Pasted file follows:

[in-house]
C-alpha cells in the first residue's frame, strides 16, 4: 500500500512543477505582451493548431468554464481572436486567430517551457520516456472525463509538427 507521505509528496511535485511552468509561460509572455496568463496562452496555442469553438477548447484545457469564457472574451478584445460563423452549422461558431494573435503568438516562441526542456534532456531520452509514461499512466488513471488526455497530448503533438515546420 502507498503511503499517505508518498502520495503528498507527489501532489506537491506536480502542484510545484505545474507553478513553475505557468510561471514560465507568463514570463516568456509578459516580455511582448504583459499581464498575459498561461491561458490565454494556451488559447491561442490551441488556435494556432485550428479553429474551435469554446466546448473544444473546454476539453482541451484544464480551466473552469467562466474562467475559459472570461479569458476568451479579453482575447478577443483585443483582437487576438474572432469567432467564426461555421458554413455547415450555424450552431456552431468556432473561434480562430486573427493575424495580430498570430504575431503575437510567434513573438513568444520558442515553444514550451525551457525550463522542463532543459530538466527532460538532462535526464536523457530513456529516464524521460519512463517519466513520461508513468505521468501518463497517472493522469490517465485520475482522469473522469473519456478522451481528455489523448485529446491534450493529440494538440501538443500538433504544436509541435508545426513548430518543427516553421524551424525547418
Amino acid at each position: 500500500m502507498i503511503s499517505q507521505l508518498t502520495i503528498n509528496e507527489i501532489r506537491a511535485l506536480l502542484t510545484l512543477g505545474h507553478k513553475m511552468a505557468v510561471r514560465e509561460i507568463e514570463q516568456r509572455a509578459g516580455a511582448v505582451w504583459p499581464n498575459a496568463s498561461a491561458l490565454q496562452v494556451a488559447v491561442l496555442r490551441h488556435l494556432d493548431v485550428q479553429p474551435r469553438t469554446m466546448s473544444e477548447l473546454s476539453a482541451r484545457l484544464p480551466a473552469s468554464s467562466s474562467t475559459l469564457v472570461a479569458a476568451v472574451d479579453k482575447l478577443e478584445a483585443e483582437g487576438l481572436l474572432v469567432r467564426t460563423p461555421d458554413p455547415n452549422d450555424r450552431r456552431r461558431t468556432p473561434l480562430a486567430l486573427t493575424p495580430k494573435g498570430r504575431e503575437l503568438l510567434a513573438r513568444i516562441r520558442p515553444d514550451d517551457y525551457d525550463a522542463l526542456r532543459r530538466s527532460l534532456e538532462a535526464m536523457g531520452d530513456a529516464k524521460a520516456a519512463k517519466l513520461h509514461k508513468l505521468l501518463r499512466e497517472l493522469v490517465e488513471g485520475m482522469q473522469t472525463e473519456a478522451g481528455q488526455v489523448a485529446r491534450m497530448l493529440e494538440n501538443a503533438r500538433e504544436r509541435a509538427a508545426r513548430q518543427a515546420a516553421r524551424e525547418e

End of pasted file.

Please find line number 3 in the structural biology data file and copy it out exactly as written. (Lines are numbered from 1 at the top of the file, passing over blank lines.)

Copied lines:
Amino acid at each position: 500500500m502507498i503511503s499517505q507521505l508518498t502520495i503528498n509528496e507527489i501532489r506537491a511535485l506536480l502542484t510545484l512543477g505545474h507553478k513553475m511552468a505557468v510561471r514560465e509561460i507568463e514570463q516568456r509572455a509578459g516580455a511582448v505582451w504583459p499581464n498575459a496568463s498561461a491561458l490565454q496562452v494556451a488559447v491561442l496555442r490551441h488556435l494556432d493548431v485550428q479553429p474551435r469553438t469554446m466546448s473544444e477548447l473546454s476539453a482541451r484545457l484544464p480551466a473552469s468554464s467562466s474562467t475559459l469564457v472570461a479569458a476568451v472574451d479579453k482575447l478577443e478584445a483585443e483582437g487576438l481572436l474572432v469567432r467564426t460563423p461555421d458554413p455547415n452549422d450555424r450552431r456552431r461558431t468556432p473561434l480562430a486567430l486573427t493575424p495580430k494573435g498570430r504575431e503575437l503568438l510567434a513573438r513568444i516562441r520558442p515553444d514550451d517551457y525551457d525550463a522542463l526542456r532543459r530538466s527532460l534532456e538532462a535526464m536523457g531520452d530513456a529516464k524521460a520516456a519512463k517519466l513520461h509514461k508513468l505521468l501518463r499512466e497517472l493522469v490517465e488513471g485520475m482522469q473522469t472525463e473519456a478522451g481528455q488526455v489523448a485529446r491534450m497530448l493529440e494538440n501538443a503533438r500538433e504544436r509541435a509538427a508545426r513548430q518543427a515546420a516553421r524551424e525547418e